Let’s put people first, so we will begin with building the value of human capital.  There are probably several varieties available, but the more recognizable forms include Leadership Capital, Family Capital, and Culture Capital.

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Beating the Odds: Four Building Blocks to Create Change

recent survey of 3,199 business owners and executives indicates that only about 30 percent of programs addressing “change” succeed.  Where 30 percent sounds low, that is considerably higher than the success rate of programs addressing generational changes of business ownership or succession.  If both programs involve managing new behaviors, why is the success rate for one so much higher than the other?

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3 Keys to Inspire Change

There are four building blocks that serve as cornerstones for successful change and, by extension, successful business and family transitions.  These four are:  Inspiration; Stake in the Game; Tools; and, Feedback.

A truly rational person, Star Trek’s Mr. Spock, relies on common sense to convince others to move in a certain direction.  This approach, with all its logical merits, often results in misdirected resources of people, time, money, and unintended consequences for one simple reason.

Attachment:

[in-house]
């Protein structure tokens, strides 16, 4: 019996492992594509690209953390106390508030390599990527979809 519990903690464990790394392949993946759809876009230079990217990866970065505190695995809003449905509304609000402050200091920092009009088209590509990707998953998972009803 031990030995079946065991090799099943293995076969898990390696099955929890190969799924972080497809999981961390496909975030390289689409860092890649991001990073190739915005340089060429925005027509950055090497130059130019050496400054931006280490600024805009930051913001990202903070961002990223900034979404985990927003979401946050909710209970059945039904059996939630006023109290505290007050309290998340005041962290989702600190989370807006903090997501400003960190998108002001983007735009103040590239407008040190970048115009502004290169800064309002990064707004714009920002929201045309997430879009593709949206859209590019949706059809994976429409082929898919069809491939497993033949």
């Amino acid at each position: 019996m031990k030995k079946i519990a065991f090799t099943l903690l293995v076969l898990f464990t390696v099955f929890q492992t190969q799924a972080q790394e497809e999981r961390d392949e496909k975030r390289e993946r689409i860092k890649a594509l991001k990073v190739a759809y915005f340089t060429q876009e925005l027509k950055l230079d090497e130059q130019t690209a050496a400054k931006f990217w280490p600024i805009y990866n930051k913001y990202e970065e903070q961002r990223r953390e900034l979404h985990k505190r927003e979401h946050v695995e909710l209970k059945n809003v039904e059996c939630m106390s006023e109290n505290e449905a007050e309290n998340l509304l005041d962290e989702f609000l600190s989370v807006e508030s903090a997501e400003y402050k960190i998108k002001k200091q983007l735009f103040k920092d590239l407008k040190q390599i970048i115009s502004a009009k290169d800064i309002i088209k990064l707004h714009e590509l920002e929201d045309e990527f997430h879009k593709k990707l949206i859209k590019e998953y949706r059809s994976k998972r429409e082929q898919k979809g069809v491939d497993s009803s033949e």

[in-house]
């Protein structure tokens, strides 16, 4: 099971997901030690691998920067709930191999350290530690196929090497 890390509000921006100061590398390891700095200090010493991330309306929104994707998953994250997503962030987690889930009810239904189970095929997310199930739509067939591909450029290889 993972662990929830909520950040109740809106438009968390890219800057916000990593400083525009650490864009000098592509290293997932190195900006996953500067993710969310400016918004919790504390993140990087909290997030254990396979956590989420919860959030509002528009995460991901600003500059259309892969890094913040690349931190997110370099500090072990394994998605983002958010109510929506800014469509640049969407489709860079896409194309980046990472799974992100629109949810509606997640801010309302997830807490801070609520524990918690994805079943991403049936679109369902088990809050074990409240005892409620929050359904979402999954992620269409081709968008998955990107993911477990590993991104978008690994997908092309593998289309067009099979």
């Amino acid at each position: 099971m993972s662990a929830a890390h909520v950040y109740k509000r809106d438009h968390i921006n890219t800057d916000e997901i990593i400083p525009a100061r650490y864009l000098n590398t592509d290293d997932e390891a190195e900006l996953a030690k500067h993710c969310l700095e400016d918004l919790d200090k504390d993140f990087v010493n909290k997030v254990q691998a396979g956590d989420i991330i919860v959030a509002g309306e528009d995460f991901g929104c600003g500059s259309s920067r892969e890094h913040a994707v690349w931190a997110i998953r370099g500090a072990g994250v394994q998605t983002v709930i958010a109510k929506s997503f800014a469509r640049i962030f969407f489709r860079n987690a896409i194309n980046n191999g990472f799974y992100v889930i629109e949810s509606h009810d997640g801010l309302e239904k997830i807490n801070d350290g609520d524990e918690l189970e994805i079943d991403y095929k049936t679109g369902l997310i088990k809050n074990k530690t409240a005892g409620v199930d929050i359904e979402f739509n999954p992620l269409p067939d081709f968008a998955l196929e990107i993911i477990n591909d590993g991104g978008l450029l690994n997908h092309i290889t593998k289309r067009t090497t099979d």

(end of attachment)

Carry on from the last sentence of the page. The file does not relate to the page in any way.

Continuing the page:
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How and When to Turn Over or Sell the Reins

Today, let’s talk about how you set the stage for a graceful and timely exit.  Depending upon your disposition of the business – sale, family transfer, outside management - some of the steps listed below may take anywhere from a few years to a couple of decades to implement effectively.  So, the sooner you begin this process, the sooner you will be able to begin climbing other mountains. 

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Are You Falling Victim to the "Can't Leave" Syndrome?

In August of 1972, the celebrated childrens’ author Dr. Seuss addressed the issue of succession planning.  His chief character in the book, “Marvin K. Mooney – Will You Please Go Now!” just couldn’t bring himself to get out of the way and let someone else take center stage.  Almost two years later, in July of 1974, Dr. Seuss changed his main character’s name to Richard M. Nixon and sent his revised book to columnist Art Buchwald.  Buchwald received permission to publish the revised lyrics; and nine days later, on August 8, Richard M. Nixon went.

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Goals: Turn Them Into Reality